Glacial Deformation

The combined pressure of glacier loading and forward movement of ice deformed soft sedimentary substrata in many locations, which resulted in conspicuous ice-shoved

FIGURE 12-14 Topographic map of Vormsi and surroundings showing the trace of a long esker system (red dots) that extends at least 26 km from Austergrunne to Kuivarahu. Adapted from Tallinn Eesti topograafi-line kaart, nr. 1, 1:200,000 (1992), Estonia.

hills that may rise 100-200 m above surrounding terrain. In many cases, a depression marks the source of materials that were pushed into adjacent ridges. The combination of ice-scooped basin and ice-shoved hill is a basic morphologic form called a hill-hole pair (Aber and Ber, 2007). A good example of a hill-hole pair is Devils Lake Mountain in northeastern North Dakota. The ice-shoved hill is a slightly arcuate, continuous, single ridge that parallels a narrow source basin on its northwestern side (Fig. 12-16). The ice-shoved ridge is approximately 4 km long, 1 km wide, and stands >50 m above the source basin (Fig. 12-17).

Denmark possesses many well-developed and long-studied glacial deformations and ice-shoved hills of various types (e.g. Pedersen, 2000, 2005). Denmark is also a country famous for its wind power, which is most suitable for KAP. This method was employed by the authors for documenting ice-shoved hills in the Limfjord district of northwestern Denmark. The Limfjord is an inland estuary that was excavated in part by glacial thrusting of soft bedrock into adjacent ice-shoved hills. Feggeklit is a small ice-shoved hill that is connected by a narrow peninsula to the larger island of Mors (Fig. 12-18). Dislocated, folded, and faulted bedrock is exposed in a cliff along the eastern side of Feggeklit (Fig. 12-19). These strata were thrust up from the Limfjord basin by ice movement from the north (Pedersen, 1996).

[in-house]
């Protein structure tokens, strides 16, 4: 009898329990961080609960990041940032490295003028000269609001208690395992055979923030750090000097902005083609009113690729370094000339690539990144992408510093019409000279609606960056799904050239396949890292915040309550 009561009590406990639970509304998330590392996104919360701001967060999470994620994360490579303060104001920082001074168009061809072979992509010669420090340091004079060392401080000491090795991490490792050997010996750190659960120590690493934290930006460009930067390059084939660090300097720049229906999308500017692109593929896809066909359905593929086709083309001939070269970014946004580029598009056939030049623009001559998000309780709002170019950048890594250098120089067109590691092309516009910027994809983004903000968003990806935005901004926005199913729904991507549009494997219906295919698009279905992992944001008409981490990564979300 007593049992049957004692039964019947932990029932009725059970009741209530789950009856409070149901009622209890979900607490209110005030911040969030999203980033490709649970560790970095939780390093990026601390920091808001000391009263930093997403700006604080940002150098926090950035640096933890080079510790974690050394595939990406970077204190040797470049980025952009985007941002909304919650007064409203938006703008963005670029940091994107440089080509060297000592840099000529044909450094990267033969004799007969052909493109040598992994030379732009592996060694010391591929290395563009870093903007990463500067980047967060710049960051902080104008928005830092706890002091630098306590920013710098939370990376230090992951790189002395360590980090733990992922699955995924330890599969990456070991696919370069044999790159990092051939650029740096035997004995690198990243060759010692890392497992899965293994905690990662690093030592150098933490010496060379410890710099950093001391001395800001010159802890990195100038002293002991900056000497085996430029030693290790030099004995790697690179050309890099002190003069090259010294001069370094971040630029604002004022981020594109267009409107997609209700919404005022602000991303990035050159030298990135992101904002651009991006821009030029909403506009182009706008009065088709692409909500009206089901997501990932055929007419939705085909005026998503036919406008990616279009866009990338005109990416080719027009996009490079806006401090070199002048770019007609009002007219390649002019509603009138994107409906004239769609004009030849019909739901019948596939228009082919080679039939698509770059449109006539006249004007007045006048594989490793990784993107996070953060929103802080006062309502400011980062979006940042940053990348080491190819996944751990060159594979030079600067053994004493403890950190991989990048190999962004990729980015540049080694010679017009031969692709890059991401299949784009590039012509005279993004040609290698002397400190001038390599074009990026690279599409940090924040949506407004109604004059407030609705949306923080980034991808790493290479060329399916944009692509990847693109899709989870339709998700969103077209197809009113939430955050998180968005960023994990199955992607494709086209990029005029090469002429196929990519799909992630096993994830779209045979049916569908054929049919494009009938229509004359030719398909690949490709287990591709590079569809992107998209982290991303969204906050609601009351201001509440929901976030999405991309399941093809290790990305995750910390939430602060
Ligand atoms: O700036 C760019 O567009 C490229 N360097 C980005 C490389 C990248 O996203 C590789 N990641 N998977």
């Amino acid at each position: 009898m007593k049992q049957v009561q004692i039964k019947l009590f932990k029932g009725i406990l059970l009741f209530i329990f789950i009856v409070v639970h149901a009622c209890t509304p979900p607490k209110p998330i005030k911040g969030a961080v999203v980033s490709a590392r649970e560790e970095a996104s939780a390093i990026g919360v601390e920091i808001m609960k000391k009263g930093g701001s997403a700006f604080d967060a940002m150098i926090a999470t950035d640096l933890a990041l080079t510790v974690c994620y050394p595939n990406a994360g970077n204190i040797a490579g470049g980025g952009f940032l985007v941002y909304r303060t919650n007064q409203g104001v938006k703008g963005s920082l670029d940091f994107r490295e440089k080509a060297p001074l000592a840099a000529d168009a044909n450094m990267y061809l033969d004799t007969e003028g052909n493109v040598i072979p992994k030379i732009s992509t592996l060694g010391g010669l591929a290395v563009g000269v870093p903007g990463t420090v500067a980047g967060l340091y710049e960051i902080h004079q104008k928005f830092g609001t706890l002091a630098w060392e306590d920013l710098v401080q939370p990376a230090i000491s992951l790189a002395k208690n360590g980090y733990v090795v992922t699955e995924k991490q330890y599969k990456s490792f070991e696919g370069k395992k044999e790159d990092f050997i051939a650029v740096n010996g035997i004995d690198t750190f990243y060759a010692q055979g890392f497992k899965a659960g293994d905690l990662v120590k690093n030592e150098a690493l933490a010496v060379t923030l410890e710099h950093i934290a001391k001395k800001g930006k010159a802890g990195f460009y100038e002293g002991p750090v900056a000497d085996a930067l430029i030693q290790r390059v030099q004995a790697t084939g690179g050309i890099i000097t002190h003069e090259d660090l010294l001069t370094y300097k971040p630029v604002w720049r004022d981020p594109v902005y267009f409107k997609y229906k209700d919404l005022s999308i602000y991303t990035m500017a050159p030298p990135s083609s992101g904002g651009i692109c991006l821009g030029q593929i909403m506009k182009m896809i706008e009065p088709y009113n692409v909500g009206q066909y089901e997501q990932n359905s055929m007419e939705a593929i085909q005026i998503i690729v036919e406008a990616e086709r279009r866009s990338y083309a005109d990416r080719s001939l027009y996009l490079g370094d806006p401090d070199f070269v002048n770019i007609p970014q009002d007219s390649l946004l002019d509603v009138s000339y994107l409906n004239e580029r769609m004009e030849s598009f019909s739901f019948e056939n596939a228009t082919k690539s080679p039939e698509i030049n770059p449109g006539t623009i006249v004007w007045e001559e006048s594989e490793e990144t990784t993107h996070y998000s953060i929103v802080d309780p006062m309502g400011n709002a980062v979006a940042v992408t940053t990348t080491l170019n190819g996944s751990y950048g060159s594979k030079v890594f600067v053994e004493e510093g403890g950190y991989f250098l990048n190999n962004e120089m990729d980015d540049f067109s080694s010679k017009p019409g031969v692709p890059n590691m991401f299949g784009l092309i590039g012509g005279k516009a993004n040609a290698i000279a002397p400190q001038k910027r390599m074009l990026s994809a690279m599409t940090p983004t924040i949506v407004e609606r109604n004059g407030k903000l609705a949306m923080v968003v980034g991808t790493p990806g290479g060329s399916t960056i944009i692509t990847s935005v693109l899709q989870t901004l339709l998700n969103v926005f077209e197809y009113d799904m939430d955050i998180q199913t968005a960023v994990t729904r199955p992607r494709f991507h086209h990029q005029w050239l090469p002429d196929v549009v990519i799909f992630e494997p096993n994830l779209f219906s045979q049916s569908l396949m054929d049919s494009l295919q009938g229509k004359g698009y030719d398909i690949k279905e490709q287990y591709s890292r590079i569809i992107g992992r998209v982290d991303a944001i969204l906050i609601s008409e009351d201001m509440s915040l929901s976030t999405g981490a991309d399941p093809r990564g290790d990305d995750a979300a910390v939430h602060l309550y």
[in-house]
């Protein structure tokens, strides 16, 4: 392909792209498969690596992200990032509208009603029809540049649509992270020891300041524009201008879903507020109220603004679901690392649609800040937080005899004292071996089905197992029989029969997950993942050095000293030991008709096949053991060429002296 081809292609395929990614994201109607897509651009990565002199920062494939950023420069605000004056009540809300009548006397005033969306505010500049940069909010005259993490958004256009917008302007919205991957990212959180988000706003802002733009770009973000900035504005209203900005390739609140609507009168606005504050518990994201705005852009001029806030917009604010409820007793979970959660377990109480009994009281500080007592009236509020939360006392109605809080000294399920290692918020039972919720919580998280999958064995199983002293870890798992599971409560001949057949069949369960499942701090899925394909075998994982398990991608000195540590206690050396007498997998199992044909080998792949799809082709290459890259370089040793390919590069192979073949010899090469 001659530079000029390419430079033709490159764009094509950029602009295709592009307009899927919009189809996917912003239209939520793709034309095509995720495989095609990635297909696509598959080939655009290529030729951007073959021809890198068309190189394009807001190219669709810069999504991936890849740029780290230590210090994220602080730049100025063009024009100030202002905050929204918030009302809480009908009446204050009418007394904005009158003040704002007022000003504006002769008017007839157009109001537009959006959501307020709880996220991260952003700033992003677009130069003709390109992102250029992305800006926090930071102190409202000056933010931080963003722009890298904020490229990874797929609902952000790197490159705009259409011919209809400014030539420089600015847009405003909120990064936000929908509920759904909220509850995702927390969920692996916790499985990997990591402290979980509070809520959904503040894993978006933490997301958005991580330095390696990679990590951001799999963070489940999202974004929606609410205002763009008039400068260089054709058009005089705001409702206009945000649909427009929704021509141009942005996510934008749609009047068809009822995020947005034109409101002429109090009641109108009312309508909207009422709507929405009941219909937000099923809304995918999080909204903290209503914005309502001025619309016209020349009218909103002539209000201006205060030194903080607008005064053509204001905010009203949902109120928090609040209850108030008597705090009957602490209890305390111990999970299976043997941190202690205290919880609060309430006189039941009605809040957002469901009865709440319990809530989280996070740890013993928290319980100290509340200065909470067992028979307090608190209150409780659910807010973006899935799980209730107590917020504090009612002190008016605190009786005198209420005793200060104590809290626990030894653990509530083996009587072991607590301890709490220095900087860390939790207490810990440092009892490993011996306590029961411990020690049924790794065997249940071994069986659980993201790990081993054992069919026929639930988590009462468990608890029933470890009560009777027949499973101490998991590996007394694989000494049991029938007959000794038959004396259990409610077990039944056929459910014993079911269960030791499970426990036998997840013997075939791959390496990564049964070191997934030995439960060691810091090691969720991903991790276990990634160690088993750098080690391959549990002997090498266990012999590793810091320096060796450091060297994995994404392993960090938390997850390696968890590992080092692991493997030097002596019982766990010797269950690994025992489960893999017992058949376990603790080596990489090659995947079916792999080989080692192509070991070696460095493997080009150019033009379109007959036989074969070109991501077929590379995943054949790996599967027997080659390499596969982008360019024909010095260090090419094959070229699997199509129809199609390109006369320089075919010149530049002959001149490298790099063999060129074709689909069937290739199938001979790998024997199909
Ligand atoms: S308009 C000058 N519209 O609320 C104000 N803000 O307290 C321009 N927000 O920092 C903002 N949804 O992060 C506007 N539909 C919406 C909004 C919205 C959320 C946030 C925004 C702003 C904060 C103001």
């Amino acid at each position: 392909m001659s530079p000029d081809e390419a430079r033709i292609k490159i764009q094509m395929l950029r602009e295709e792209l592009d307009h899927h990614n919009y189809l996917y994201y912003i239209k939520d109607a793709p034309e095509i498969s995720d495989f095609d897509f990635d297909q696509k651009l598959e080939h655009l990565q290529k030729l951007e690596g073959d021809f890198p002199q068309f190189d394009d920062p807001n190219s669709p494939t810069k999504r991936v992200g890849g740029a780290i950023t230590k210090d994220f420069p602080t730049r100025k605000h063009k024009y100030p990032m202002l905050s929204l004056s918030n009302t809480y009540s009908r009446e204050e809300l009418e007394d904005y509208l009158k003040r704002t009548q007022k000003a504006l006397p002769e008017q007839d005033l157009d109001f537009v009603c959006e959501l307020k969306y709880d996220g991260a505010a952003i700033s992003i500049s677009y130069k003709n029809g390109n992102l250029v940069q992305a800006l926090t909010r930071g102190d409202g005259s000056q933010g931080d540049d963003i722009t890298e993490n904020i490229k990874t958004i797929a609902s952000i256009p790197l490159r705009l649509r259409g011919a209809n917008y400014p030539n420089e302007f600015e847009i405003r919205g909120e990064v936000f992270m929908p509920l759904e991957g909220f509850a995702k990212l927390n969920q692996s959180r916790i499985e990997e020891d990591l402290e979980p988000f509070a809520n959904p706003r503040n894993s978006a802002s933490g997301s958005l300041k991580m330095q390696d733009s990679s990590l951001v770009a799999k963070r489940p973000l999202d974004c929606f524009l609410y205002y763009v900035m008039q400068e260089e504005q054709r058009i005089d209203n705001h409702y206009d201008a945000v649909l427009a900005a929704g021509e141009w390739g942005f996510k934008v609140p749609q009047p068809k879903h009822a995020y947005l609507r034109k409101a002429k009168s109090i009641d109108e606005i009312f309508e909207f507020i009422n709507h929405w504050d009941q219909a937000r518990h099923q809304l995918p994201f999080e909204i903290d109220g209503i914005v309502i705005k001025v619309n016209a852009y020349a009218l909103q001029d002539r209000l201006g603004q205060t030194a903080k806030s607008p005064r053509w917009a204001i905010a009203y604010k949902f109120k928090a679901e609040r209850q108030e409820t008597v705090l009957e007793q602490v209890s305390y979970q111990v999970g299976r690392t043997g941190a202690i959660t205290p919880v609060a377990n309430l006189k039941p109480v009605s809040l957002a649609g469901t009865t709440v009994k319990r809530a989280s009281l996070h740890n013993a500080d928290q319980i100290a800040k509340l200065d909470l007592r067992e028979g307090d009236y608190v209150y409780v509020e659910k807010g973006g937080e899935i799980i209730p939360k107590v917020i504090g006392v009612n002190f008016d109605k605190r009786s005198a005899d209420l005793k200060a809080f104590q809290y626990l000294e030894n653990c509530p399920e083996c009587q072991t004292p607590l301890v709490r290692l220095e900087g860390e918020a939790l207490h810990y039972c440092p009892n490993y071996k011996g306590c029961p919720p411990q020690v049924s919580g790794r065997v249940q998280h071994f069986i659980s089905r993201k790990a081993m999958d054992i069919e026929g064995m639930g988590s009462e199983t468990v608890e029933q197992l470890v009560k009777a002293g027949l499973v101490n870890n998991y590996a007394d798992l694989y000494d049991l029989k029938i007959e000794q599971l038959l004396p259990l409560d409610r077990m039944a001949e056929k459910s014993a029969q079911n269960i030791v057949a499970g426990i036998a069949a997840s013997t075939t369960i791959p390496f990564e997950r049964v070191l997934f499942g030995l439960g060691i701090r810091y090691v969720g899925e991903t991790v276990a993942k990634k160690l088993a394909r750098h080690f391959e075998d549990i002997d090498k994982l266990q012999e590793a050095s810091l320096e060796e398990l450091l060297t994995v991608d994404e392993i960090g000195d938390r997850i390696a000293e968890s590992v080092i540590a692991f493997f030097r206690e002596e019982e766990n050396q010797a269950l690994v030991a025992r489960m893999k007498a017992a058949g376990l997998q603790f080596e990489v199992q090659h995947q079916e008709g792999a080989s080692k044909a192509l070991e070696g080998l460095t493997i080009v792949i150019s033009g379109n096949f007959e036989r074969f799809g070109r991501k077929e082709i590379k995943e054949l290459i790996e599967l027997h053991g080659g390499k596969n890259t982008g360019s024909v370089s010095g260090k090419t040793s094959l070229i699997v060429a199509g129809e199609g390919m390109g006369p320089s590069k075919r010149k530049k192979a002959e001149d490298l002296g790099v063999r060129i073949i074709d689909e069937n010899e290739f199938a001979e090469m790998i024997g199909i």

Another larger example is Flade Klit, which consists of multiple, parallel, ice-shoved ridges on the northern side of Mors (Fig. 12-20). Flade Klit is approximately 3.5 km long

FIGURE 12-15 High-oblique views looking over the esker at Rumpo on the island of Vormsi, Estonia. (A) View toward southeast. The road and pine forest follow the crest of the esker, which forms a peninsula in the shallow sea. (B) View northward across the island. The villages, agricultural fields, and road occupy the crest of the esker. Kite aerial photos by JSA and SWA, August 2000.

FIGURE 12-15 High-oblique views looking over the esker at Rumpo on the island of Vormsi, Estonia. (A) View toward southeast. The road and pine forest follow the crest of the esker, which forms a peninsula in the shallow sea. (B) View northward across the island. The villages, agricultural fields, and road occupy the crest of the esker. Kite aerial photos by JSA and SWA, August 2000.

FIGURE 12-16 Topographic map of Devils Lake Mountain vicinity, northeastern North Dakota, United States. Elevations in feet; contour interval = 10 feet (~3 m); each grid square represents one square mile (~2.6 km2). Taken from Hamar quadrangle, North Dakota, 15-minute series, 1:62,500 (1962), US Geological Survey.